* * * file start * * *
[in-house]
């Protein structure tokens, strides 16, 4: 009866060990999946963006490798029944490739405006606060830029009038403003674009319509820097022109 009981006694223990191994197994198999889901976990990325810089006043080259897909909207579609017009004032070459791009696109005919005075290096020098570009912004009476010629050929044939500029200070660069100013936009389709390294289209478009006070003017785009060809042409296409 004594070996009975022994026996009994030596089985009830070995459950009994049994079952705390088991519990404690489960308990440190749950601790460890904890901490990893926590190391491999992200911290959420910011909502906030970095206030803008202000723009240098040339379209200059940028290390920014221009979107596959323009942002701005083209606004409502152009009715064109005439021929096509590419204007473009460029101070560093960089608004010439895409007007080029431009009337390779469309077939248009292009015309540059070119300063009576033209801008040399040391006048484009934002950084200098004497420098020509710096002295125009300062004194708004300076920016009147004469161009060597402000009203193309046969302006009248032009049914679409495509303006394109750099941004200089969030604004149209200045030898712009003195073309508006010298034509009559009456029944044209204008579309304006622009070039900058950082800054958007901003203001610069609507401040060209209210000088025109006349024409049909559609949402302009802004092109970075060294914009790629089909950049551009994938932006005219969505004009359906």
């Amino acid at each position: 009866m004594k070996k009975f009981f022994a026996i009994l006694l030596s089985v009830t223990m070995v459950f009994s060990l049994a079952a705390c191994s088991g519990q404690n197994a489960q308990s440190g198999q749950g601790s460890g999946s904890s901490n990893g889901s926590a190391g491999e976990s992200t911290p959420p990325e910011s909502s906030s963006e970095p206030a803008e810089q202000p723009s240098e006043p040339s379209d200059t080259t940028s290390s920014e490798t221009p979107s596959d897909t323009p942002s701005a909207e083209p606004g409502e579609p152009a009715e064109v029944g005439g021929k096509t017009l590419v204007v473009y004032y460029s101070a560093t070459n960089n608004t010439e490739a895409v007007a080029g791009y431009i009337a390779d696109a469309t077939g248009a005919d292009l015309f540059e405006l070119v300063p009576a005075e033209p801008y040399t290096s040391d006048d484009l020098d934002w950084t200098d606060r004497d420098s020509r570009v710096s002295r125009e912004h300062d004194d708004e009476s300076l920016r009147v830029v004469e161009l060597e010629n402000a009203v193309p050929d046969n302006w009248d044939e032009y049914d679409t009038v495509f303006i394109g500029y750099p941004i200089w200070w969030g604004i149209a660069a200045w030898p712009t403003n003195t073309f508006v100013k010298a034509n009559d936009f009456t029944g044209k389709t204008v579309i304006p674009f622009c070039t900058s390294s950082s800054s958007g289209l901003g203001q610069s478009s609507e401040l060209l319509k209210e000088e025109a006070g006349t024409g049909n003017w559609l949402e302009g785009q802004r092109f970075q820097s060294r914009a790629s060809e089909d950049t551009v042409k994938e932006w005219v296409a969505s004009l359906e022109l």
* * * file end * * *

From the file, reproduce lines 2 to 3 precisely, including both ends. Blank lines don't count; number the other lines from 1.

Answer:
């Protein structure tokens, strides 16, 4: 009866060990999946963006490798029944490739405006606060830029009038403003674009319509820097022109 009981006694223990191994197994198999889901976990990325810089006043080259897909909207579609017009004032070459791009696109005919005075290096020098570009912004009476010629050929044939500029200070660069100013936009389709390294289209478009006070003017785009060809042409296409 004594070996009975022994026996009994030596089985009830070995459950009994049994079952705390088991519990404690489960308990440190749950601790460890904890901490990893926590190391491999992200911290959420910011909502906030970095206030803008202000723009240098040339379209200059940028290390920014221009979107596959323009942002701005083209606004409502152009009715064109005439021929096509590419204007473009460029101070560093960089608004010439895409007007080029431009009337390779469309077939248009292009015309540059070119300063009576033209801008040399040391006048484009934002950084200098004497420098020509710096002295125009300062004194708004300076920016009147004469161009060597402000009203193309046969302006009248032009049914679409495509303006394109750099941004200089969030604004149209200045030898712009003195073309508006010298034509009559009456029944044209204008579309304006622009070039900058950082800054958007901003203001610069609507401040060209209210000088025109006349024409049909559609949402302009802004092109970075060294914009790629089909950049551009994938932006005219969505004009359906």
């Amino acid at each position: 009866m004594k070996k009975f009981f022994a026996i009994l006694l030596s089985v009830t223990m070995v459950f009994s060990l049994a079952a705390c191994s088991g519990q404690n197994a489960q308990s440190g198999q749950g601790s460890g999946s904890s901490n990893g889901s926590a190391g491999e976990s992200t911290p959420p990325e910011s909502s906030s963006e970095p206030a803008e810089q202000p723009s240098e006043p040339s379209d200059t080259t940028s290390s920014e490798t221009p979107s596959d897909t323009p942002s701005a909207e083209p606004g409502e579609p152009a009715e064109v029944g005439g021929k096509t017009l590419v204007v473009y004032y460029s101070a560093t070459n960089n608004t010439e490739a895409v007007a080029g791009y431009i009337a390779d696109a469309t077939g248009a005919d292009l015309f540059e405006l070119v300063p009576a005075e033209p801008y040399t290096s040391d006048d484009l020098d934002w950084t200098d606060r004497d420098s020509r570009v710096s002295r125009e912004h300062d004194d708004e009476s300076l920016r009147v830029v004469e161009l060597e010629n402000a009203v193309p050929d046969n302006w009248d044939e032009y049914d679409t009038v495509f303006i394109g500029y750099p941004i200089w200070w969030g604004i149209a660069a200045w030898p712009t403003n003195t073309f508006v100013k010298a034509n009559d936009f009456t029944g044209k389709t204008v579309i304006p674009f622009c070039t900058s390294s950082s800054s958007g289209l901003g203001q610069s478009s609507e401040l060209l319509k209210e000088e025109a006070g006349t024409g049909n003017w559609l949402e302009g785009q802004r092109f970075q820097s060294r914009a790629s060809e089909d950049t551009v042409k994938e932006w005219v296409a969505s004009l359906e022109l």